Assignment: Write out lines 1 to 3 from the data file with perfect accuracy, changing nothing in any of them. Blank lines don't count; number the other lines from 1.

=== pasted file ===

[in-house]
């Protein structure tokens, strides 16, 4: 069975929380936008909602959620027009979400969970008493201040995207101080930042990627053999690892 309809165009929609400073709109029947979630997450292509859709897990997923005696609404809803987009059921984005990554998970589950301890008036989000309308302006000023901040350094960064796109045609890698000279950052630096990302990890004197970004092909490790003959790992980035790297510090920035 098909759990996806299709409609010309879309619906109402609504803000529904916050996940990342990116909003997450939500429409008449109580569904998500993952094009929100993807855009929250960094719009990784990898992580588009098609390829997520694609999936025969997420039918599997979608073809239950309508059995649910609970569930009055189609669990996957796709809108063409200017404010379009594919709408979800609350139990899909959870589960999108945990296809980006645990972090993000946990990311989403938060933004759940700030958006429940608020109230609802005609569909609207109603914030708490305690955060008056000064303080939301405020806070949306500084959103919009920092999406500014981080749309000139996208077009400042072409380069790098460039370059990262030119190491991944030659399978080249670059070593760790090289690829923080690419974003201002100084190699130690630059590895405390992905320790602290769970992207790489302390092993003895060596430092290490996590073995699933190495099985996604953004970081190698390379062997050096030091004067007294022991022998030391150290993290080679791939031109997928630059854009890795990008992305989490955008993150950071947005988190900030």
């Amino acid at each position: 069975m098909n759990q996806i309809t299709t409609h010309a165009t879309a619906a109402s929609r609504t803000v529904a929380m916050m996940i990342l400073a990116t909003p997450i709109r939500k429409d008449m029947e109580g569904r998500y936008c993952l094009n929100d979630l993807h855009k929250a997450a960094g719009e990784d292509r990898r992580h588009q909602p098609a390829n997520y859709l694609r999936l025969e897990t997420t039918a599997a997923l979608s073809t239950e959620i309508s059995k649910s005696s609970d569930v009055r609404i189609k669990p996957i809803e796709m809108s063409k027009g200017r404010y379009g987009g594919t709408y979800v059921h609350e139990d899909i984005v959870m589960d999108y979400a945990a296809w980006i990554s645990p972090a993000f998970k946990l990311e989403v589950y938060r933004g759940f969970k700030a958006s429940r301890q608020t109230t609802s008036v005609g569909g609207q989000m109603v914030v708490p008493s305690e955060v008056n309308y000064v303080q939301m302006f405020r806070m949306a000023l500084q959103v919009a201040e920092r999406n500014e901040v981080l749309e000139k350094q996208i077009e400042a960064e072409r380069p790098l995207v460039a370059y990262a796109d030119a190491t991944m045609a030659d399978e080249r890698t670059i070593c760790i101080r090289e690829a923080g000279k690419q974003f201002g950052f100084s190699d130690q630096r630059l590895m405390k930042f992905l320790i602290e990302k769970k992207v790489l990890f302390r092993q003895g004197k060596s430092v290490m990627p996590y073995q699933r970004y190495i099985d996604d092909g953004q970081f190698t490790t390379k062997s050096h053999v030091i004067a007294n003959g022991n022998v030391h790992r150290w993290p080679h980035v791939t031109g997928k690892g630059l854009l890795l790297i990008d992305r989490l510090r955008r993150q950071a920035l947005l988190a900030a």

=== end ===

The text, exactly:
[in-house]
């Protein structure tokens, strides 16, 4: 069975929380936008909602959620027009979400969970008493201040995207101080930042990627053999690892 309809165009929609400073709109029947979630997450292509859709897990997923005696609404809803987009059921984005990554998970589950301890008036989000309308302006000023901040350094960064796109045609890698000279950052630096990302990890004197970004092909490790003959790992980035790297510090920035 098909759990996806299709409609010309879309619906109402609504803000529904916050996940990342990116909003997450939500429409008449109580569904998500993952094009929100993807855009929250960094719009990784990898992580588009098609390829997520694609999936025969997420039918599997979608073809239950309508059995649910609970569930009055189609669990996957796709809108063409200017404010379009594919709408979800609350139990899909959870589960999108945990296809980006645990972090993000946990990311989403938060933004759940700030958006429940608020109230609802005609569909609207109603914030708490305690955060008056000064303080939301405020806070949306500084959103919009920092999406500014981080749309000139996208077009400042072409380069790098460039370059990262030119190491991944030659399978080249670059070593760790090289690829923080690419974003201002100084190699130690630059590895405390992905320790602290769970992207790489302390092993003895060596430092290490996590073995699933190495099985996604953004970081190698390379062997050096030091004067007294022991022998030391150290993290080679791939031109997928630059854009890795990008992305989490955008993150950071947005988190900030």
């Amino acid at each position: 069975m098909n759990q996806i309809t299709t409609h010309a165009t879309a619906a109402s929609r609504t803000v529904a929380m916050m996940i990342l400073a990116t909003p997450i709109r939500k429409d008449m029947e109580g569904r998500y936008c993952l094009n929100d979630l993807h855009k929250a997450a960094g719009e990784d292509r990898r992580h588009q909602p098609a390829n997520y859709l694609r999936l025969e897990t997420t039918a599997a997923l979608s073809t239950e959620i309508s059995k649910s005696s609970d569930v009055r609404i189609k669990p996957i809803e796709m809108s063409k027009g200017r404010y379009g987009g594919t709408y979800v059921h609350e139990d899909i984005v959870m589960d999108y979400a945990a296809w980006i990554s645990p972090a993000f998970k946990l990311e989403v589950y938060r933004g759940f969970k700030a958006s429940r301890q608020t109230t609802s008036v005609g569909g609207q989000m109603v914030v708490p008493s305690e955060v008056n309308y000064v303080q939301m302006f405020r806070m949306a000023l500084q959103v919009a201040e920092r999406n500014e901040v981080l749309e000139k350094q996208i077009e400042a960064e072409r380069p790098l995207v460039a370059y990262a796109d030119a190491t991944m045609a030659d399978e080249r890698t670059i070593c760790i101080r090289e690829a923080g000279k690419q974003f201002g950052f100084s190699d130690q630096r630059l590895m405390k930042f992905l320790i602290e990302k769970k992207v790489l990890f302390r092993q003895g004197k060596s430092v290490m990627p996590y073995q699933r970004y190495i099985d996604d092909g953004q970081f190698t490790t390379k062997s050096h053999v030091i004067a007294n003959g022991n022998v030391h790992r150290w993290p080679h980035v791939t031109g997928k690892g630059l854009l890795l790297i990008d992305r989490l510090r955008r993150q950071a920035l947005l988190a900030a």